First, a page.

There's a useful paper HERE that sets out some of the drivers behind the government's proposals for alcohol minimum pricing; in particular, it sets out the government's assumption that the price elasticity of alcohol overall is -1.0, i.e. every percentage increase in cost will result in the same percentage decrease in consumption.
Other research suggests price elasticities for alcohol are very different, with a much wider and complex spread of responses. The government assumption is too convenient.
However, even assuming that -1.0 is right, what price increase would be needed to reduce alcohol consumption back to 1960 levels? In 1960, we drank about 6l of alcohol each. Now it;s about 11l. So to secure a 46% reduction in consumption, price would need to almost double.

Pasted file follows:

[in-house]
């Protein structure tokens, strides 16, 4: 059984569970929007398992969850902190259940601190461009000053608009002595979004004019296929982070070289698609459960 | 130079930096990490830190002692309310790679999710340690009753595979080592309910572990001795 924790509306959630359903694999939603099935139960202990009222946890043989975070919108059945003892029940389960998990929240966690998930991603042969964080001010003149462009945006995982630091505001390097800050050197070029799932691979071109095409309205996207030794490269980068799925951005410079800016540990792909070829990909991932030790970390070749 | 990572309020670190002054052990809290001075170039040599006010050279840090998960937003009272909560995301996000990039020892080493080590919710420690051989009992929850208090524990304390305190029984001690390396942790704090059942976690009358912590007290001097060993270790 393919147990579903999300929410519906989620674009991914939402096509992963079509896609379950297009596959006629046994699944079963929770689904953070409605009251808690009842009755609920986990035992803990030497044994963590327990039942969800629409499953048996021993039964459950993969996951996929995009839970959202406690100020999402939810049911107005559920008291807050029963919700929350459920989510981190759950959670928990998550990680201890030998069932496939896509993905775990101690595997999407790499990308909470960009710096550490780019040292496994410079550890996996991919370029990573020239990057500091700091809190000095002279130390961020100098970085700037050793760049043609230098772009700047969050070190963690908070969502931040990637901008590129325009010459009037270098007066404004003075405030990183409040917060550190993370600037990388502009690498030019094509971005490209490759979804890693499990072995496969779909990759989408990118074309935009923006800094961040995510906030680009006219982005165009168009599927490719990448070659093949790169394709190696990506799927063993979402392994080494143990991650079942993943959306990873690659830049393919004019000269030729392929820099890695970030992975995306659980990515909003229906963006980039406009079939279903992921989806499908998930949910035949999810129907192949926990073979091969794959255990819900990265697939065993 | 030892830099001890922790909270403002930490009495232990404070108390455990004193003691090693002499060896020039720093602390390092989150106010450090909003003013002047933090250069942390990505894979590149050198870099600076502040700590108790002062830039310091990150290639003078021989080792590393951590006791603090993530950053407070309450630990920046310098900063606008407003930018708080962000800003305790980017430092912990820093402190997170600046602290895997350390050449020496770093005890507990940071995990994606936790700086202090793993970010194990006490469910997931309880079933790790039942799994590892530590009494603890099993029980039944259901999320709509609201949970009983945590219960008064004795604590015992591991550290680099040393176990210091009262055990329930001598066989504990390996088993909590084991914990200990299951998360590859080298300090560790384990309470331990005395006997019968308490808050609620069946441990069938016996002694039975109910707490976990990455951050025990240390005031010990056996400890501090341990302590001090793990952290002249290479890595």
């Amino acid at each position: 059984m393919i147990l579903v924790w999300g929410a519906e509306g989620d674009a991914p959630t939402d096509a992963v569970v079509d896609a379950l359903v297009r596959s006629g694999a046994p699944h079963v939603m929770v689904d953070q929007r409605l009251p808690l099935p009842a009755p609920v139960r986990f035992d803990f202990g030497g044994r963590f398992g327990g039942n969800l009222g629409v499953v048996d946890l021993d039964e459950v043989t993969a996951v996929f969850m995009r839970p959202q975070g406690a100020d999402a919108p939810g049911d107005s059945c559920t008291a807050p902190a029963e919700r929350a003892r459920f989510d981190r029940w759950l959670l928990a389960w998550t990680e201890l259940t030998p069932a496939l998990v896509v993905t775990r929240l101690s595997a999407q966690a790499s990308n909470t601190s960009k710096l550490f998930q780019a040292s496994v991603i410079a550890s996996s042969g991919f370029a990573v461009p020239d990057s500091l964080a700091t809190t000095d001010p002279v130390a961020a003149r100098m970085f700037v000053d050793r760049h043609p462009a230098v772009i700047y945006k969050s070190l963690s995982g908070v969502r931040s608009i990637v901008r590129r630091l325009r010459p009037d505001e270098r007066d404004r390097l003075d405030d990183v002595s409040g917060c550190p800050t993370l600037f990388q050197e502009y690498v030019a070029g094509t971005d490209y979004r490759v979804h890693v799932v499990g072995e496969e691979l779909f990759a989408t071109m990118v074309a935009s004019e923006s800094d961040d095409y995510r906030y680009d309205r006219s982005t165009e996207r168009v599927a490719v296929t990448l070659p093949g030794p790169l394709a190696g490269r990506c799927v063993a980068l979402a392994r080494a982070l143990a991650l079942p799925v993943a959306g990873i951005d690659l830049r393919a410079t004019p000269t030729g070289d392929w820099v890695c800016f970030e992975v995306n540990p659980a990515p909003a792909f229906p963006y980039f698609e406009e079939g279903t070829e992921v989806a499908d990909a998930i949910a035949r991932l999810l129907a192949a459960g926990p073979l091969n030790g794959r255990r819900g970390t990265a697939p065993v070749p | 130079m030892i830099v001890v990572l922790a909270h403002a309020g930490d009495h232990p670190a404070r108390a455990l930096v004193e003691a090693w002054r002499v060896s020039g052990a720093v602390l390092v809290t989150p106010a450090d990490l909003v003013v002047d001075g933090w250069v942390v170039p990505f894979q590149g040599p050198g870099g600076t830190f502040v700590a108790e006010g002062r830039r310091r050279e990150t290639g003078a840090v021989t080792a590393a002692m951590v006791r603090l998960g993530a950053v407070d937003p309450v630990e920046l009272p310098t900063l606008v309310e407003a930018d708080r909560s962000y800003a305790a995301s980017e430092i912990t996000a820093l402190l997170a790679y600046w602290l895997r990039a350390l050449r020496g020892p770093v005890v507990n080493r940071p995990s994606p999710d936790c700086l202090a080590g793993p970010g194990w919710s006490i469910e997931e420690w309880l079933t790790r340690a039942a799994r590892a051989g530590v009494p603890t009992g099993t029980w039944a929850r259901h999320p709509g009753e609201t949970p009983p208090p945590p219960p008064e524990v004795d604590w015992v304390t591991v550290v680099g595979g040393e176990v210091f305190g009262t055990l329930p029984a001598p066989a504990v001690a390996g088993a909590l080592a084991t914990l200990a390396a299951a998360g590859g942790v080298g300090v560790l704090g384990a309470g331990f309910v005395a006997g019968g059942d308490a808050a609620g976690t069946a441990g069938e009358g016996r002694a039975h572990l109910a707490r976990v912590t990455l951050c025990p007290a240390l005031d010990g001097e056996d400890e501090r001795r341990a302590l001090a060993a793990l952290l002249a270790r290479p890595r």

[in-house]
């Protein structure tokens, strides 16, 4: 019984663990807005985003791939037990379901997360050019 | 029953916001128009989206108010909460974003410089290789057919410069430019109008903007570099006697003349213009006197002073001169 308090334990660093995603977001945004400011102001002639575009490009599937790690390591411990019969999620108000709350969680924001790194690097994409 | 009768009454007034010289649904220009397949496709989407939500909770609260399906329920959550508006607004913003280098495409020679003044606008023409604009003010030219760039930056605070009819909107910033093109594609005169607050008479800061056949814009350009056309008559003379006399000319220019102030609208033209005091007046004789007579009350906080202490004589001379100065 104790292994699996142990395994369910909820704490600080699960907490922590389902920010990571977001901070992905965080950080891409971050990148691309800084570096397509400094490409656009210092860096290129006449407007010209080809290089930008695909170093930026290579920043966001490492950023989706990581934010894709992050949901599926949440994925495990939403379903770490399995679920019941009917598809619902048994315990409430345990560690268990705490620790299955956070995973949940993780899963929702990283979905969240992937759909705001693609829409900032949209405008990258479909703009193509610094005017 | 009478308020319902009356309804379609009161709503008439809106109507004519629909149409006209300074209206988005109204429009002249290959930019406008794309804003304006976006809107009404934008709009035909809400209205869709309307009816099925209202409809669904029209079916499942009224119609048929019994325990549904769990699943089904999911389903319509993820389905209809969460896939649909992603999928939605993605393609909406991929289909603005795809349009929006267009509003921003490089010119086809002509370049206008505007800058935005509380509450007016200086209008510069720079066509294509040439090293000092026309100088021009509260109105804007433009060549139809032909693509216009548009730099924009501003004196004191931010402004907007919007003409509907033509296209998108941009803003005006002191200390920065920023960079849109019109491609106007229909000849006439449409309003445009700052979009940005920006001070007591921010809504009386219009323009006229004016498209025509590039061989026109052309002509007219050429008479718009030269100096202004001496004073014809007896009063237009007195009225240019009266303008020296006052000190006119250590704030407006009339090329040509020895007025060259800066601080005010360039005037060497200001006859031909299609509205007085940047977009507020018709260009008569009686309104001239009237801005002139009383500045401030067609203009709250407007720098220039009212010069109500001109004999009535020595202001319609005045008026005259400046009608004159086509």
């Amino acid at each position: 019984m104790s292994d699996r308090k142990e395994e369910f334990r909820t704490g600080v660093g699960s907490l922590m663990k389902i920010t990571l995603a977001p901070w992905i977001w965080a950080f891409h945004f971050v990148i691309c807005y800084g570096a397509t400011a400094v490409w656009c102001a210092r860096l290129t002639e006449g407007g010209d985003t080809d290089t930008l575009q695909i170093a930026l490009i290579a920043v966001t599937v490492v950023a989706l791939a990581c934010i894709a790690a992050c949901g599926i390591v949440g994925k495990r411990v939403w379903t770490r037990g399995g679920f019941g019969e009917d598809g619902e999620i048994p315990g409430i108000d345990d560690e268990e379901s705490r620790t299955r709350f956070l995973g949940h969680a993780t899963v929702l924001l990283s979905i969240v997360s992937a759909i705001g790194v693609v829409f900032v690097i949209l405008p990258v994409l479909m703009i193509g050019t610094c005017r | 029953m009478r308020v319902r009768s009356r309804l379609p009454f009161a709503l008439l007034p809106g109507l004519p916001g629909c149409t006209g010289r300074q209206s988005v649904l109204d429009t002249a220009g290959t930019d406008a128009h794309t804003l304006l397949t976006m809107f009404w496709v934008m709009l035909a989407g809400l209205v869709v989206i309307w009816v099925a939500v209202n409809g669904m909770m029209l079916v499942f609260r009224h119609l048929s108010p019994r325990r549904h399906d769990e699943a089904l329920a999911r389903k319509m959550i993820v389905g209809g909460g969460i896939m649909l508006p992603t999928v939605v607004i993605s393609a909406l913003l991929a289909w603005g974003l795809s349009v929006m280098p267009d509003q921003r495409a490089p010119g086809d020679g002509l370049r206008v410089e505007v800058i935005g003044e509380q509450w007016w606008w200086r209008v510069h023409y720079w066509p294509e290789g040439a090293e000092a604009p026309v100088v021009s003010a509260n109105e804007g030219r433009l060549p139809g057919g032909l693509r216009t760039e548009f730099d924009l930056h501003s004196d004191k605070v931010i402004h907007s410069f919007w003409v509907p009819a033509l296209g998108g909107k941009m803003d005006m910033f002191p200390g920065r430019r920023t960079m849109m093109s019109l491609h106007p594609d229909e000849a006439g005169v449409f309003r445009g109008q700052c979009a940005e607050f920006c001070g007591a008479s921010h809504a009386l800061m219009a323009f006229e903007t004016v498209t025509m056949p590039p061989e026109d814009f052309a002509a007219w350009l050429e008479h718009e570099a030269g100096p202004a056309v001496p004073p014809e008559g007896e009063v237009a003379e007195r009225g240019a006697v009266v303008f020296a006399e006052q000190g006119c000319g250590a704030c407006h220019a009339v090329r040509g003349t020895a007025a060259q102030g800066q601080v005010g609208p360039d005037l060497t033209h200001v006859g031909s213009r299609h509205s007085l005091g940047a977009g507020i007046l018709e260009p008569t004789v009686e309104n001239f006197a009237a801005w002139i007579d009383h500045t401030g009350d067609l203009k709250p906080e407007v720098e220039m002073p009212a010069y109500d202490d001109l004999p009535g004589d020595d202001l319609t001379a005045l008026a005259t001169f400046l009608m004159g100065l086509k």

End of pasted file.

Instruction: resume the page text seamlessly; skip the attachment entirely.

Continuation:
A minimum pricing policy that led to an overall increase of only 5% or 10% would have virtually no effect at all on consumption, particularly for drinks that have a real PE of -0.7 to -1.0, which includes virtually all the alcopops and white spirits consumed by young binge drinkers.
More on this to follow.